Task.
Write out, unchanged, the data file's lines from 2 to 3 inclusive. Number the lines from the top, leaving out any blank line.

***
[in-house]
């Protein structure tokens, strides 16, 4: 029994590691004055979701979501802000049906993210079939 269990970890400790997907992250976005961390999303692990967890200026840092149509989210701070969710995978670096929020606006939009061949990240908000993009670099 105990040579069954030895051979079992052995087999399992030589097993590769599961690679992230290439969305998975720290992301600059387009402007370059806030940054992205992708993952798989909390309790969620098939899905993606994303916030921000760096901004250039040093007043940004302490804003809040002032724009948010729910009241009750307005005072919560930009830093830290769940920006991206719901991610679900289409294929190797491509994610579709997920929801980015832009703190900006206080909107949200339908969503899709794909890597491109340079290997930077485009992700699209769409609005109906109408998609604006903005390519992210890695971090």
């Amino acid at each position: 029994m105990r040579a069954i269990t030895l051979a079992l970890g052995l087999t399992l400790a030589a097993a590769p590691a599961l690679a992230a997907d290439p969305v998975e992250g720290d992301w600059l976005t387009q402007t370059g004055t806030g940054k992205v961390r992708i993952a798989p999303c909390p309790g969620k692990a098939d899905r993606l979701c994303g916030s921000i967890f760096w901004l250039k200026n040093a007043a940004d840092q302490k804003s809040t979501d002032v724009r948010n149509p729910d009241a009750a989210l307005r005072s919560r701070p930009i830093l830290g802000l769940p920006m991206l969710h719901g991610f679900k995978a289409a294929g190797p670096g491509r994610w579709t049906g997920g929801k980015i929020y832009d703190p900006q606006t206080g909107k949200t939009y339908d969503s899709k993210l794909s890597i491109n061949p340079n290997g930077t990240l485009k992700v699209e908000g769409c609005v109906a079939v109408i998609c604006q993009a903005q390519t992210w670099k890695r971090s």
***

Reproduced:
């Protein structure tokens, strides 16, 4: 029994590691004055979701979501802000049906993210079939 269990970890400790997907992250976005961390999303692990967890200026840092149509989210701070969710995978670096929020606006939009061949990240908000993009670099 105990040579069954030895051979079992052995087999399992030589097993590769599961690679992230290439969305998975720290992301600059387009402007370059806030940054992205992708993952798989909390309790969620098939899905993606994303916030921000760096901004250039040093007043940004302490804003809040002032724009948010729910009241009750307005005072919560930009830093830290769940920006991206719901991610679900289409294929190797491509994610579709997920929801980015832009703190900006206080909107949200339908969503899709794909890597491109340079290997930077485009992700699209769409609005109906109408998609604006903005390519992210890695971090």
């Amino acid at each position: 029994m105990r040579a069954i269990t030895l051979a079992l970890g052995l087999t399992l400790a030589a097993a590769p590691a599961l690679a992230a997907d290439p969305v998975e992250g720290d992301w600059l976005t387009q402007t370059g004055t806030g940054k992205v961390r992708i993952a798989p999303c909390p309790g969620k692990a098939d899905r993606l979701c994303g916030s921000i967890f760096w901004l250039k200026n040093a007043a940004d840092q302490k804003s809040t979501d002032v724009r948010n149509p729910d009241a009750a989210l307005r005072s919560r701070p930009i830093l830290g802000l769940p920006m991206l969710h719901g991610f679900k995978a289409a294929g190797p670096g491509r994610w579709t049906g997920g929801k980015i929020y832009d703190p900006q606006t206080g909107k949200t939009y339908d969503s899709k993210l794909s890597i491109n061949p340079n290997g930077t990240l485009k992700v699209e908000g769409c609005v109906a079939v109408i998609c604006q993009a903005q390519t992210w670099k890695r971090s």